Exodus 33:5

Exodus 33:5

For the Lord had said to Moses
At the same time he had told it to the people:

say unto the children of Israel:
Menachem, as quoted by Ainsworth, observes, that this is said in a way of mercy; for since their idolatry he had only called them the people of Moses, and the people, but now calls them by their beloved name, the children of Israel; but whether this was any hint of mercy and favour, is not very apparent by what follows:

ye [are] a stiffnecked people;
obstinate and untractable, (See Gill on Exodus 32:9):

I will come up into the midst of thee in a moment, and consume
before he threatens them that he would not go up in the midst of them, that is, in a way of grace and mercy, to guide, protect, and defend them himself; and now that he would come up in the midst of them, but in a different manner, in a way of wrath, and to take vengeance on them for their sins; and the meaning is, either that should he do so but one moment it would be all over with them, or they would be utterly consumed; or this is threatened on condition, provided they did not repent of their sins, and humble themselves:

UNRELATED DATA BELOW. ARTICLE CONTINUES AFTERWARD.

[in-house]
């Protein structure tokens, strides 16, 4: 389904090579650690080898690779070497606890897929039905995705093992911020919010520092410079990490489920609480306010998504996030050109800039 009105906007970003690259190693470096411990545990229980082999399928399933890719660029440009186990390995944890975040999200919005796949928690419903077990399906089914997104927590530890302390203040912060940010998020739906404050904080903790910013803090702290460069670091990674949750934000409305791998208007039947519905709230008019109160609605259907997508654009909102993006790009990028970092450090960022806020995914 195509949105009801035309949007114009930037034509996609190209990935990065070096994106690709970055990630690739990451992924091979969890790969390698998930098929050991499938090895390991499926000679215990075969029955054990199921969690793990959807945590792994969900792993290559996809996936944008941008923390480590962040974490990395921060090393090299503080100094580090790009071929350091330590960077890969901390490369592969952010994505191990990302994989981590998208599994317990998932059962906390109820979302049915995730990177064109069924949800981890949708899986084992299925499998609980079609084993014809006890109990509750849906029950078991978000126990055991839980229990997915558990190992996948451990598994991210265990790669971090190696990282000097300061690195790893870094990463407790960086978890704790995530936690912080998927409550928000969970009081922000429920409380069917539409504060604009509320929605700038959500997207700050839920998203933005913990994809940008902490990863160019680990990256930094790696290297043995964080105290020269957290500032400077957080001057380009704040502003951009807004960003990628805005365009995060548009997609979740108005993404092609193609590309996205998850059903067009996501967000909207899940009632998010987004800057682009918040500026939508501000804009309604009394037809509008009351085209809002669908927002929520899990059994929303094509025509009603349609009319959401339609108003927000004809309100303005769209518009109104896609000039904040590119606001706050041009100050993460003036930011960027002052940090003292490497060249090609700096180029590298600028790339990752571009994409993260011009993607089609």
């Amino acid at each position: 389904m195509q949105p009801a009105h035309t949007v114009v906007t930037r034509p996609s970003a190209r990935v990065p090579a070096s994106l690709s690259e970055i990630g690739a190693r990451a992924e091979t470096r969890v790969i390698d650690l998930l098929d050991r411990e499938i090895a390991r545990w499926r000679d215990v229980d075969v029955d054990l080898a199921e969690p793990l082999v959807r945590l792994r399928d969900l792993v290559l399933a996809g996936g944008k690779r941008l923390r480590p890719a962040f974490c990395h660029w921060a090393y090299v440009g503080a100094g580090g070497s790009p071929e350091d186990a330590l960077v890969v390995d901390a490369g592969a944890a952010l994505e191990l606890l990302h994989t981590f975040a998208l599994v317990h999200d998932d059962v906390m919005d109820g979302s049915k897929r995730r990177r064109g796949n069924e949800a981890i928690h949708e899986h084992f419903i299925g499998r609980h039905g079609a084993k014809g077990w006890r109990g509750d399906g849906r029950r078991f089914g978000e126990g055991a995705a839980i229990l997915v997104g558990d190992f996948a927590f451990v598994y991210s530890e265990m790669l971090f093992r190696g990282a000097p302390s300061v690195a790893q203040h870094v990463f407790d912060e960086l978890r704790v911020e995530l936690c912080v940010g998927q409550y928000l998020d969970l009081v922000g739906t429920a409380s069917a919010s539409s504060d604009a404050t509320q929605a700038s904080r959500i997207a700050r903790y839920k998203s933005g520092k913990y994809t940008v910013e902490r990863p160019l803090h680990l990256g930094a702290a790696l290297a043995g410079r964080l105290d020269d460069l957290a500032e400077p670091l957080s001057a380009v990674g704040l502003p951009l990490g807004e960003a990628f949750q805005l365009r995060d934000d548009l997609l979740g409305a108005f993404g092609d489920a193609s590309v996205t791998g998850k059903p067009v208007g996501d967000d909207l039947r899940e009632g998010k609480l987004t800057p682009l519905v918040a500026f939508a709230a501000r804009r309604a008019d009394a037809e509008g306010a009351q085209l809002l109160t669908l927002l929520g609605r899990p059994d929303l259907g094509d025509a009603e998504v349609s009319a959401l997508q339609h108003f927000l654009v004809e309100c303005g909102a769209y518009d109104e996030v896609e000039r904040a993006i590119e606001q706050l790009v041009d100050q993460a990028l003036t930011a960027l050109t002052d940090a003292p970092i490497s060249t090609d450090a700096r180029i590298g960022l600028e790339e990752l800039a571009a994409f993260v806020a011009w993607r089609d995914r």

therefore now put off thy ornaments from thee;
not their armour, as some, nor the clothes they wore at the festival for the golden calf, for this was long after that; but the clothes they usually wore, the best they had, with all their decorations and ornaments, and put on mournful habits as an outward token of their repentance and mourning for their sins, if they had any real concern: this shows that these words must have been said before; since the people on hearing the evil tidings had clothed themselves in a mournful habit, and did not put on their ornaments, ( Exodus 33:4 ) :

that I may know what to do unto thee;
which does not suppose ignorance or irresolution in God, but is said after the manner of men, that he should deal with them in proportion to their conduct and behaviour, and as that should outwardly appear.